Whether you’re visiting Portland from another city, or you live here and have a few days off to explore your own city, our friends over at Travel Portland can help you get the most bang for your buck while seeing some of the city’s most notable points of interest. They have created four different Attraction Passes that give you entry into all or a curated selection of Portland’s best museums, gardens, and cultural & historical sites. The passes are good for five days from the date of purchase, and can only be purchased online. The Attraction Passes cater to the needs of the traveler whether you want it all (the Big Pass) or just want a select few from the list (the Washington Park Pass, the Downtown Pass, or the Garden Pass). Continue reading
The Balch Creek Canyon is one of the most beautiful urban canyons to be found anywhere. The transition from crowded city streets to peaceful canopied trail and flourishing canyon happens so quickly that you’ll find it hard to believe a bustling city is just steps away. Located in the Macleay Park section of Forest Park, the trail begins at the Lower Macleay Park Trailhead and soon joins up with the Wildwood Trail. Although the diverse trail system of Forest Park can take you on a number of unique adventures though the 5,100-acre park, one of my favorites is the heart-pumping trip through Balch Creek Canyon up to the historic Pittock Mansion.
Leaving from the lower trailhead at the terminus of Northwest Upshur Street, the trail begins smooth and paved as it enters the canyon. But the concrete soon ends, and the surroundings become more wild and lush as the canyon walls rise. The largest Doug fir trees in Portland are in this part of the park, as well as native cutthroat trout. Discovered in 1987, the small population of trout that reside in the creek helped solidify efforts to restore the health of the entire watershed.
After 0.85 miles, you’ll come to a junction with the Wildwood Trail. Just past this turnoff you’ll find the Stone House, also known as “The Witch’s Castle.” Despite its medieval appearance, what remains here is the stone framework of an elaborate rest station, once with bathrooms, that was originally erected by the Civilian Conservation Corps back in the 1930s (though what you tell the kids about the mossy, fern-covered tribute to spookiness is entirely up to you).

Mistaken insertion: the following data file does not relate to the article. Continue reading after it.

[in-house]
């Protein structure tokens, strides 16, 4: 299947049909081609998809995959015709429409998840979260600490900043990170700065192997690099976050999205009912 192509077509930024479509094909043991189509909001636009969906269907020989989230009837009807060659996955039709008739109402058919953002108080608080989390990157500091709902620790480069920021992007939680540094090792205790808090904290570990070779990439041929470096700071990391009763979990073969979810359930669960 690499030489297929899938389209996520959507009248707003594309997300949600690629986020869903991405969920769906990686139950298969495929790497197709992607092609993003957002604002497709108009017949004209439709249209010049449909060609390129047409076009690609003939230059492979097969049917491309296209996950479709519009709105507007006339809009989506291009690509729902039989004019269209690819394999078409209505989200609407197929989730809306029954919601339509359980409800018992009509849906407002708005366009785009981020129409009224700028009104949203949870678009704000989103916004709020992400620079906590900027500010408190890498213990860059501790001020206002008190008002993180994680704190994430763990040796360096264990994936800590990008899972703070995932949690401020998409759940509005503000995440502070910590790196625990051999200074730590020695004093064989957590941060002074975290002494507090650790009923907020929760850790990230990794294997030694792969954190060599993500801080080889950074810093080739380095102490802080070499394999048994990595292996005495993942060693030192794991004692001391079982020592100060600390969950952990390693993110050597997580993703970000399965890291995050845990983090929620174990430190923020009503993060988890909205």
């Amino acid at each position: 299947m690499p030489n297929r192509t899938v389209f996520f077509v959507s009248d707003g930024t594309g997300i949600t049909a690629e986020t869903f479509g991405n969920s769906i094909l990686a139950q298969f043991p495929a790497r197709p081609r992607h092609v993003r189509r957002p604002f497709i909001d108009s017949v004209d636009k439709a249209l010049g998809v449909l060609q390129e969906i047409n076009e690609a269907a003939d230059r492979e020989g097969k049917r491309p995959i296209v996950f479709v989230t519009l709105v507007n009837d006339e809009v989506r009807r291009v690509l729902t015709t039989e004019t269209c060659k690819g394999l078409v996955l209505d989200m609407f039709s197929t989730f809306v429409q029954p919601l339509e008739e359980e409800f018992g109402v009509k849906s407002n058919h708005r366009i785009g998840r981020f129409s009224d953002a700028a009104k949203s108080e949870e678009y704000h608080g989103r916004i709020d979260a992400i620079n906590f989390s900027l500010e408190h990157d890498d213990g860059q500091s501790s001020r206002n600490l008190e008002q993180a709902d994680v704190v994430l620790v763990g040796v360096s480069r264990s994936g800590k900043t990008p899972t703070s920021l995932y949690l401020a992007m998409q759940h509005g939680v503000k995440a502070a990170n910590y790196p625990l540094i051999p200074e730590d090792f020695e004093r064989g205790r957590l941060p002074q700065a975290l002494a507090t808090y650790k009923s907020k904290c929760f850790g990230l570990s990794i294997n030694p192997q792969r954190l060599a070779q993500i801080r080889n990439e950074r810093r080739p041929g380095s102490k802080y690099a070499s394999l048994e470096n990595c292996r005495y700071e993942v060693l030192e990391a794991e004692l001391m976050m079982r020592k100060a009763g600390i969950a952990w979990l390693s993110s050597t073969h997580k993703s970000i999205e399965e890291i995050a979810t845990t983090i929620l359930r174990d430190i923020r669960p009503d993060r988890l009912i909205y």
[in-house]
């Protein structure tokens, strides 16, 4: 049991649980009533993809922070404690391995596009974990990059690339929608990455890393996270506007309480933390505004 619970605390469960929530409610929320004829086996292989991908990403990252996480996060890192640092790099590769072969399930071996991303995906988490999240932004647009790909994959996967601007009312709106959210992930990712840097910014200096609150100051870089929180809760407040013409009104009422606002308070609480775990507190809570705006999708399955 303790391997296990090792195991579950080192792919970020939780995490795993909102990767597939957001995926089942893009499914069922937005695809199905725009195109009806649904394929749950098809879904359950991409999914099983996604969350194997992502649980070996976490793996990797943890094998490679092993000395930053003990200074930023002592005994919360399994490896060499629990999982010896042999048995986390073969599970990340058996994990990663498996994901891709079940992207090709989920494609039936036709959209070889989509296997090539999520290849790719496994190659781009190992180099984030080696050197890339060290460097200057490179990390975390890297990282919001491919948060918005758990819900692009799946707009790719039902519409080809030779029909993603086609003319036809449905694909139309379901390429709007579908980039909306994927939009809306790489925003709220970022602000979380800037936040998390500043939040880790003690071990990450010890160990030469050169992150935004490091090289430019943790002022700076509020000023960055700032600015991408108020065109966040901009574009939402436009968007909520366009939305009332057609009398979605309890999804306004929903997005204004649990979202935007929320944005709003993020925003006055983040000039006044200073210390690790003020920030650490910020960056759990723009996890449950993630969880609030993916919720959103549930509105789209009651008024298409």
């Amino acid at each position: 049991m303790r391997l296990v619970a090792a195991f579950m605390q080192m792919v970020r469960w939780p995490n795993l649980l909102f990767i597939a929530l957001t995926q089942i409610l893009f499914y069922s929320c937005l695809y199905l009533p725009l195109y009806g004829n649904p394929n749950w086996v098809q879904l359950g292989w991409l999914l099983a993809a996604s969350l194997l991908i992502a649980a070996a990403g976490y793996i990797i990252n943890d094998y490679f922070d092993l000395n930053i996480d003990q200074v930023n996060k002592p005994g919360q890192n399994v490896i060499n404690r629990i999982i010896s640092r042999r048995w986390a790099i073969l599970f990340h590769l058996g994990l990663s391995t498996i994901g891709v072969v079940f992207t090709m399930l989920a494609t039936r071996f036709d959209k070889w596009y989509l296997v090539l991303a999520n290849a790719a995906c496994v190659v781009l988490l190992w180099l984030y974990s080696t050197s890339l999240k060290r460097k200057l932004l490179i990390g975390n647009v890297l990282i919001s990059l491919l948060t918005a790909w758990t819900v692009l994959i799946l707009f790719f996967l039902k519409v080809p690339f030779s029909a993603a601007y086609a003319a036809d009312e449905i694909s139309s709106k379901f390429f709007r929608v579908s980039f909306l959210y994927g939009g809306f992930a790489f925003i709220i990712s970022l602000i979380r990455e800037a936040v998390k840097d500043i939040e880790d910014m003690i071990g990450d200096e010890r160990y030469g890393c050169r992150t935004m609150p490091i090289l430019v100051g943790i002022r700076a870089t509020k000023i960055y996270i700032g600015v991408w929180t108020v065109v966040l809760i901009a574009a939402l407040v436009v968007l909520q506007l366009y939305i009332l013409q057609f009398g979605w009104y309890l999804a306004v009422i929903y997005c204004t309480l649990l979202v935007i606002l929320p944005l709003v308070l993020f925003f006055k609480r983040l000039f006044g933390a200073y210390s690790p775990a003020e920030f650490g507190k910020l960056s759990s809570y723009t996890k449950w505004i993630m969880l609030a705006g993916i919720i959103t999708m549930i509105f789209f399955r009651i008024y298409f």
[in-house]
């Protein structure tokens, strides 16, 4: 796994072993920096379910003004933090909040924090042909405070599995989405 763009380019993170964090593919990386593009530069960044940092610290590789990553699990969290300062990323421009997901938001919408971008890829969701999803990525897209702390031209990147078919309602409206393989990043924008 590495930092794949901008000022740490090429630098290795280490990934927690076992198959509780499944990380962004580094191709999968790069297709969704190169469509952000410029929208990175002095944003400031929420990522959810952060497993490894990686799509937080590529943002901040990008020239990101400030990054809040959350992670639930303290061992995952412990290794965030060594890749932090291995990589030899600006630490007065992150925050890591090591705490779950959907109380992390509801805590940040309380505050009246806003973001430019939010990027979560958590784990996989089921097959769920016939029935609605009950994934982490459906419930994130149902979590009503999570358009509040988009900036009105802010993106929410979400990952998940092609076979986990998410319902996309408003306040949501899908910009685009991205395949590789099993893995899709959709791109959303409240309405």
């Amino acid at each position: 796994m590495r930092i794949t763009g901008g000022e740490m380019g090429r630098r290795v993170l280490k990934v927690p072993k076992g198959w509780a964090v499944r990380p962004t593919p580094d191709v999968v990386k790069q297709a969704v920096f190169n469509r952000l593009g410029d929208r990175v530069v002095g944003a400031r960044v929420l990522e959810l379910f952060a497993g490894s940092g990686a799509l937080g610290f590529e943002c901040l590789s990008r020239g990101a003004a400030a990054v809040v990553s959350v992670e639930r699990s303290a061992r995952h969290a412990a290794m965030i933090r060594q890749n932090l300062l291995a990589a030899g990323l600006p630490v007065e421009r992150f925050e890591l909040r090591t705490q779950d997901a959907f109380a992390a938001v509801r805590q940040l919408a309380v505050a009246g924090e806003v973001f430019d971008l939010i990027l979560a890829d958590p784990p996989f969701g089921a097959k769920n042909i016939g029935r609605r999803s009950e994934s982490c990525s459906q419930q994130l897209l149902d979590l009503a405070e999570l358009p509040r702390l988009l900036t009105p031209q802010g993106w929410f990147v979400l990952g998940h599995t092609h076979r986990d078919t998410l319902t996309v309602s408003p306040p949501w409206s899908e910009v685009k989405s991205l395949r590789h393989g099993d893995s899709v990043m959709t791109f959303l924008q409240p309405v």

Continue straight along the path that follows the creek, cross over a footbridge, and soon the trail ascends up three long switchbacks to the Upper Macleay Park on Cornell Road, .54 miles from the Stone House. Follow the path around the parking lot and use the crosswalk to cross Cornell Road and pick up the Wildwood Trail on the other side. The trail continues steadily up hill to the Pittock Mansion parking lot.
The Pittock Mansion holds historical significance, and the visual magnificence of the mansion and its grounds, including views of Portland’s skyline and Mt. Hood, offer a generous reward for your efforts.
Touring the grounds is free, but for an extra treat, I highly recommend paying the small entrance fee to tour the inside of the mansion. The exquisite artifacts, furniture, art, and every other piece of the house has been carefully preserved, and the moment you step into the mansion, you feel as though you’ve stepped 100 years back in time.
Once you’ve satiated your Downton Abbey fantasies, head back the way you came, and enjoy the lush forest as you descend back down the trail, across Cornell road, and down through the Balch Creek Canyon. The total hike is approximately 5 miles round trip, with about 900 feet of elevation gain.
How to get there by bus:
From downtown, board Line 15 at SW Washington & Broadway stop ID 6137. Alternatively, you can also take line 77 from the rose quarter transit center stop ID 2592. Whichever bus you choose, you’ll get off at NW Vaughn & 27th stop ID 8802. To get to the trailhead, walk east on Vaughn St., turn left on 26th Ave, right on Upshur St., and walk a short distance to the Lower Macleay Park Trailhead. Visit trimet.org‘s trip planning page and enter your starting location and use the ending location of stop ID 8802 to get your specific route and scheduled departures/arrivals.
Collaborative article by Adam Sawyer and Stephanie Paris